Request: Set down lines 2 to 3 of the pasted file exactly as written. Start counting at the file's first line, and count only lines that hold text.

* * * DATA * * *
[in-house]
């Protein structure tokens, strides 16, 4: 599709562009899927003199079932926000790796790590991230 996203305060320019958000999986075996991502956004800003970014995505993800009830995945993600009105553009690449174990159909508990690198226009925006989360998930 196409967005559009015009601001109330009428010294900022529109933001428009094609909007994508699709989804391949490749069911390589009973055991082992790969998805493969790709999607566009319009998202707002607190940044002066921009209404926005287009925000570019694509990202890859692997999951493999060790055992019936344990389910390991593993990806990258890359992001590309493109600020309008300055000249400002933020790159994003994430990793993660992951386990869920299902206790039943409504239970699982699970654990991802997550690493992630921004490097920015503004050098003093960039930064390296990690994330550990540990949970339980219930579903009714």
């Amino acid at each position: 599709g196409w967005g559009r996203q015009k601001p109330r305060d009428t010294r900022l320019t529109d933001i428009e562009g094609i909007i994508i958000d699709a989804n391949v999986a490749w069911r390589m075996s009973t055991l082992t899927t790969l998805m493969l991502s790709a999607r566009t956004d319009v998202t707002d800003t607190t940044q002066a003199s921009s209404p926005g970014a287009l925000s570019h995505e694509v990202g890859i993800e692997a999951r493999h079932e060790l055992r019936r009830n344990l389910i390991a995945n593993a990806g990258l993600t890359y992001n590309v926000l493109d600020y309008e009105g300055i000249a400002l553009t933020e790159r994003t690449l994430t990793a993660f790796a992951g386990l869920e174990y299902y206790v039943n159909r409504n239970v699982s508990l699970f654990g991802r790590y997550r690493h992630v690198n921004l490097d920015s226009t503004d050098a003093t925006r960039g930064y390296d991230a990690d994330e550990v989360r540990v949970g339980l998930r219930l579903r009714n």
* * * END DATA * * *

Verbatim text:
């Protein structure tokens, strides 16, 4: 599709562009899927003199079932926000790796790590991230 996203305060320019958000999986075996991502956004800003970014995505993800009830995945993600009105553009690449174990159909508990690198226009925006989360998930 196409967005559009015009601001109330009428010294900022529109933001428009094609909007994508699709989804391949490749069911390589009973055991082992790969998805493969790709999607566009319009998202707002607190940044002066921009209404926005287009925000570019694509990202890859692997999951493999060790055992019936344990389910390991593993990806990258890359992001590309493109600020309008300055000249400002933020790159994003994430990793993660992951386990869920299902206790039943409504239970699982699970654990991802997550690493992630921004490097920015503004050098003093960039930064390296990690994330550990540990949970339980219930579903009714």
């Amino acid at each position: 599709g196409w967005g559009r996203q015009k601001p109330r305060d009428t010294r900022l320019t529109d933001i428009e562009g094609i909007i994508i958000d699709a989804n391949v999986a490749w069911r390589m075996s009973t055991l082992t899927t790969l998805m493969l991502s790709a999607r566009t956004d319009v998202t707002d800003t607190t940044q002066a003199s921009s209404p926005g970014a287009l925000s570019h995505e694509v990202g890859i993800e692997a999951r493999h079932e060790l055992r019936r009830n344990l389910i390991a995945n593993a990806g990258l993600t890359y992001n590309v926000l493109d600020y309008e009105g300055i000249a400002l553009t933020e790159r994003t690449l994430t990793a993660f790796a992951g386990l869920e174990y299902y206790v039943n159909r409504n239970v699982s508990l699970f654990g991802r790590y997550r690493h992630v690198n921004l490097d920015s226009t503004d050098a003093t925006r960039g930064y390296d991230a990690d994330e550990v989360r540990v949970g339980l998930r219930l579903r009714n």